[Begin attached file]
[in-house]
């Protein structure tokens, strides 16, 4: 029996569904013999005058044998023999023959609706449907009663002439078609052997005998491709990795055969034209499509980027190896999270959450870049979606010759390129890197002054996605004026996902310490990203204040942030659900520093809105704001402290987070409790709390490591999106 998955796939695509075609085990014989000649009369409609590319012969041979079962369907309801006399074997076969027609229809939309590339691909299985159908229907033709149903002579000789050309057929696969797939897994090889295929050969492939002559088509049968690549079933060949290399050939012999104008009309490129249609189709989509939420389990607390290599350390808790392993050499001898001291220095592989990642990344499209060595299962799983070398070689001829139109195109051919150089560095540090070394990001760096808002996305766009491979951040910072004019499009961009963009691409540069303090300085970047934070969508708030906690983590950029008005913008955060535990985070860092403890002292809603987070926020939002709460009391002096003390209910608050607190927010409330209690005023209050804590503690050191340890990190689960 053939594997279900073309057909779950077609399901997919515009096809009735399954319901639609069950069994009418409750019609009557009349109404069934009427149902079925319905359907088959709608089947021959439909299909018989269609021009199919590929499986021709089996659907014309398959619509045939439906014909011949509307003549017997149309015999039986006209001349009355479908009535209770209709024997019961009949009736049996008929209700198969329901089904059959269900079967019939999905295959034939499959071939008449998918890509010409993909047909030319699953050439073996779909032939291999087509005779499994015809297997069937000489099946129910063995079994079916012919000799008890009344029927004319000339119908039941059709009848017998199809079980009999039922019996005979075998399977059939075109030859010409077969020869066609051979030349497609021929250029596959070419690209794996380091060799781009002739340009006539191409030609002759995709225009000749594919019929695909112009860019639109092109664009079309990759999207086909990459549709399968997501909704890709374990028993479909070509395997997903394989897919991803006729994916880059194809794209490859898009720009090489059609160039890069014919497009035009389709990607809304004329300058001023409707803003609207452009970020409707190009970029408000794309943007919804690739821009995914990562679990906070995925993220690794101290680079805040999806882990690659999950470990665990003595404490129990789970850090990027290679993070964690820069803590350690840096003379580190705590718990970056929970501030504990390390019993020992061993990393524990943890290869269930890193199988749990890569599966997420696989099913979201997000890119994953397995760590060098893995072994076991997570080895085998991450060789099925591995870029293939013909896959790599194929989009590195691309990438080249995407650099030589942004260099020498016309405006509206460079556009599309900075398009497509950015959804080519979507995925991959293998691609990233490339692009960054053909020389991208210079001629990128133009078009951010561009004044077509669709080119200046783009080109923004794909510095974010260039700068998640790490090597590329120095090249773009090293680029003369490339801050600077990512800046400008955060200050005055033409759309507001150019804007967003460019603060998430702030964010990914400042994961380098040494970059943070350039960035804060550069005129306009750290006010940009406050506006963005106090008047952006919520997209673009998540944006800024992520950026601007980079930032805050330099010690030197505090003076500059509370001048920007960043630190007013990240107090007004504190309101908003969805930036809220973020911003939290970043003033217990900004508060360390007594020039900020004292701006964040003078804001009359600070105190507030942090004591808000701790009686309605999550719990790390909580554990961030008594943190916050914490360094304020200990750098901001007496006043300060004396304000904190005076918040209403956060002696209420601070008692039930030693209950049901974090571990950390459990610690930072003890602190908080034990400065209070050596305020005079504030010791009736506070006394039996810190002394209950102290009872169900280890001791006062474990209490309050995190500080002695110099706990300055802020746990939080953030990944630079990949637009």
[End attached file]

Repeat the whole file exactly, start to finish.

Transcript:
[in-house]
């Protein structure tokens, strides 16, 4: 029996569904013999005058044998023999023959609706449907009663002439078609052997005998491709990795055969034209499509980027190896999270959450870049979606010759390129890197002054996605004026996902310490990203204040942030659900520093809105704001402290987070409790709390490591999106 998955796939695509075609085990014989000649009369409609590319012969041979079962369907309801006399074997076969027609229809939309590339691909299985159908229907033709149903002579000789050309057929696969797939897994090889295929050969492939002559088509049968690549079933060949290399050939012999104008009309490129249609189709989509939420389990607390290599350390808790392993050499001898001291220095592989990642990344499209060595299962799983070398070689001829139109195109051919150089560095540090070394990001760096808002996305766009491979951040910072004019499009961009963009691409540069303090300085970047934070969508708030906690983590950029008005913008955060535990985070860092403890002292809603987070926020939002709460009391002096003390209910608050607190927010409330209690005023209050804590503690050191340890990190689960 053939594997279900073309057909779950077609399901997919515009096809009735399954319901639609069950069994009418409750019609009557009349109404069934009427149902079925319905359907088959709608089947021959439909299909018989269609021009199919590929499986021709089996659907014309398959619509045939439906014909011949509307003549017997149309015999039986006209001349009355479908009535209770209709024997019961009949009736049996008929209700198969329901089904059959269900079967019939999905295959034939499959071939008449998918890509010409993909047909030319699953050439073996779909032939291999087509005779499994015809297997069937000489099946129910063995079994079916012919000799008890009344029927004319000339119908039941059709009848017998199809079980009999039922019996005979075998399977059939075109030859010409077969020869066609051979030349497609021929250029596959070419690209794996380091060799781009002739340009006539191409030609002759995709225009000749594919019929695909112009860019639109092109664009079309990759999207086909990459549709399968997501909704890709374990028993479909070509395997997903394989897919991803006729994916880059194809794209490859898009720009090489059609160039890069014919497009035009389709990607809304004329300058001023409707803003609207452009970020409707190009970029408000794309943007919804690739821009995914990562679990906070995925993220690794101290680079805040999806882990690659999950470990665990003595404490129990789970850090990027290679993070964690820069803590350690840096003379580190705590718990970056929970501030504990390390019993020992061993990393524990943890290869269930890193199988749990890569599966997420696989099913979201997000890119994953397995760590060098893995072994076991997570080895085998991450060789099925591995870029293939013909896959790599194929989009590195691309990438080249995407650099030589942004260099020498016309405006509206460079556009599309900075398009497509950015959804080519979507995925991959293998691609990233490339692009960054053909020389991208210079001629990128133009078009951010561009004044077509669709080119200046783009080109923004794909510095974010260039700068998640790490090597590329120095090249773009090293680029003369490339801050600077990512800046400008955060200050005055033409759309507001150019804007967003460019603060998430702030964010990914400042994961380098040494970059943070350039960035804060550069005129306009750290006010940009406050506006963005106090008047952006919520997209673009998540944006800024992520950026601007980079930032805050330099010690030197505090003076500059509370001048920007960043630190007013990240107090007004504190309101908003969805930036809220973020911003939290970043003033217990900004508060360390007594020039900020004292701006964040003078804001009359600070105190507030942090004591808000701790009686309605999550719990790390909580554990961030008594943190916050914490360094304020200990750098901001007496006043300060004396304000904190005076918040209403956060002696209420601070008692039930030693209950049901974090571990950390459990610690930072003890602190908080034990400065209070050596305020005079504030010791009736506070006394039996810190002394209950102290009872169900280890001791006062474990209490309050995190500080002695110099706990300055802020746990939080953030990944630079990949637009």